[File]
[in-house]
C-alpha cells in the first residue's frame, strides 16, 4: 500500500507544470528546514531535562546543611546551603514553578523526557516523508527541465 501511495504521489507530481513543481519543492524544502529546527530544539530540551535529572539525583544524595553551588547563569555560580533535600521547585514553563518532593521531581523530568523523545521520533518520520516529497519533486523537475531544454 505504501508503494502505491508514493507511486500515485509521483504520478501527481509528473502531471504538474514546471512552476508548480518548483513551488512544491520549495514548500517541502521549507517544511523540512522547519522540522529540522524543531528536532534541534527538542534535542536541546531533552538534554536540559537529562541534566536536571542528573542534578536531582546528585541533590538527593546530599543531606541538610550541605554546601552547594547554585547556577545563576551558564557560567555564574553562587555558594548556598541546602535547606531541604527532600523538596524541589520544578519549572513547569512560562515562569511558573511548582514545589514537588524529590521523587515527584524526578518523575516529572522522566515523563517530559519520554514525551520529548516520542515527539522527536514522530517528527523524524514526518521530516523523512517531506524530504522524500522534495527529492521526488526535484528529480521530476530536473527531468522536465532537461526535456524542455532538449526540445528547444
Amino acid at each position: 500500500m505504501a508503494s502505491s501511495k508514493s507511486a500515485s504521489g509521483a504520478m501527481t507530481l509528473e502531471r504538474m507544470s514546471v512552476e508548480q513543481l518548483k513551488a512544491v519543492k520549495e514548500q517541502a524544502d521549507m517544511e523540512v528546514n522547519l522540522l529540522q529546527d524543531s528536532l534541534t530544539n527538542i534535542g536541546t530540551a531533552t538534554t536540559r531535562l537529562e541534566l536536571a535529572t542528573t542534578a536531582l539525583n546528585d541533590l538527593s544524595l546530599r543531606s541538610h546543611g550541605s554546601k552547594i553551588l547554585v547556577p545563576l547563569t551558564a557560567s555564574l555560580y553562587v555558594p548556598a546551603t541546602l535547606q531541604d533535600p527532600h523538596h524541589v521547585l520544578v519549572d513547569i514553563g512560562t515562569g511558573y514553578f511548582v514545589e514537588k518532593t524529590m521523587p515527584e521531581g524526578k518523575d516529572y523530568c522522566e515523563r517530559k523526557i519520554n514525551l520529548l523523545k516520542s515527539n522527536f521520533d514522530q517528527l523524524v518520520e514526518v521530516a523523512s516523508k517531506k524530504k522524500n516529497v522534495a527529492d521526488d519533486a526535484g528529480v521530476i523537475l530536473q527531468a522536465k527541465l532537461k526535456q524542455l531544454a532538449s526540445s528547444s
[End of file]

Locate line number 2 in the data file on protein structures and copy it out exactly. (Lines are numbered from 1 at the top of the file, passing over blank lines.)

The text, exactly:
C-alpha cells in the first residue's frame, strides 16, 4: 500500500507544470528546514531535562546543611546551603514553578523526557516523508527541465 501511495504521489507530481513543481519543492524544502529546527530544539530540551535529572539525583544524595553551588547563569555560580533535600521547585514553563518532593521531581523530568523523545521520533518520520516529497519533486523537475531544454 505504501508503494502505491508514493507511486500515485509521483504520478501527481509528473502531471504538474514546471512552476508548480518548483513551488512544491520549495514548500517541502521549507517544511523540512522547519522540522529540522524543531528536532534541534527538542534535542536541546531533552538534554536540559537529562541534566536536571542528573542534578536531582546528585541533590538527593546530599543531606541538610550541605554546601552547594547554585547556577545563576551558564557560567555564574553562587555558594548556598541546602535547606531541604527532600523538596524541589520544578519549572513547569512560562515562569511558573511548582514545589514537588524529590521523587515527584524526578518523575516529572522522566515523563517530559519520554514525551520529548516520542515527539522527536514522530517528527523524524514526518521530516523523512517531506524530504522524500522534495527529492521526488526535484528529480521530476530536473527531468522536465532537461526535456524542455532538449526540445528547444